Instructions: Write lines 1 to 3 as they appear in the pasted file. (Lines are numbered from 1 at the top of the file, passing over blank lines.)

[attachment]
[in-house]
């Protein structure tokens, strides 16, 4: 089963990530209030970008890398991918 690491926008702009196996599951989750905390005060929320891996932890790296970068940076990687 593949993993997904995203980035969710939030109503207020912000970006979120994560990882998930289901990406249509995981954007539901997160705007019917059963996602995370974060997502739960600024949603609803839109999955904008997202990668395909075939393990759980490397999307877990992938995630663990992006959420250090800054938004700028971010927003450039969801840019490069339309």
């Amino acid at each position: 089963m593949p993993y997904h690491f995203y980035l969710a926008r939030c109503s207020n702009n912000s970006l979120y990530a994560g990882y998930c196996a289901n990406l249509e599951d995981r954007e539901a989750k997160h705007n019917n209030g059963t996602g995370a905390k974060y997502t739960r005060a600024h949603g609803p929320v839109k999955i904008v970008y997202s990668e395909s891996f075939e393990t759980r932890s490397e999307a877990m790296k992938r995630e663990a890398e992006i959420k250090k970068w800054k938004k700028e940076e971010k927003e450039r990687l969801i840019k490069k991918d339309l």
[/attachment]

[in-house]
């Protein structure tokens, strides 16, 4: 089963990530209030970008890398991918 690491926008702009196996599951989750905390005060929320891996932890790296970068940076990687 593949993993997904995203980035969710939030109503207020912000970006979120994560990882998930289901990406249509995981954007539901997160705007019917059963996602995370974060997502739960600024949603609803839109999955904008997202990668395909075939393990759980490397999307877990992938995630663990992006959420250090800054938004700028971010927003450039969801840019490069339309």
């Amino acid at each position: 089963m593949p993993y997904h690491f995203y980035l969710a926008r939030c109503s207020n702009n912000s970006l979120y990530a994560g990882y998930c196996a289901n990406l249509e599951d995981r954007e539901a989750k997160h705007n019917n209030g059963t996602g995370a905390k974060y997502t739960r005060a600024h949603g609803p929320v839109k999955i904008v970008y997202s990668e395909s891996f075939e393990t759980r932890s490397e999307a877990m790296k992938r995630e663990a890398e992006i959420k250090k970068w800054k938004k700028e940076e971010k927003e450039r990687l969801i840019k490069k991918d339309l």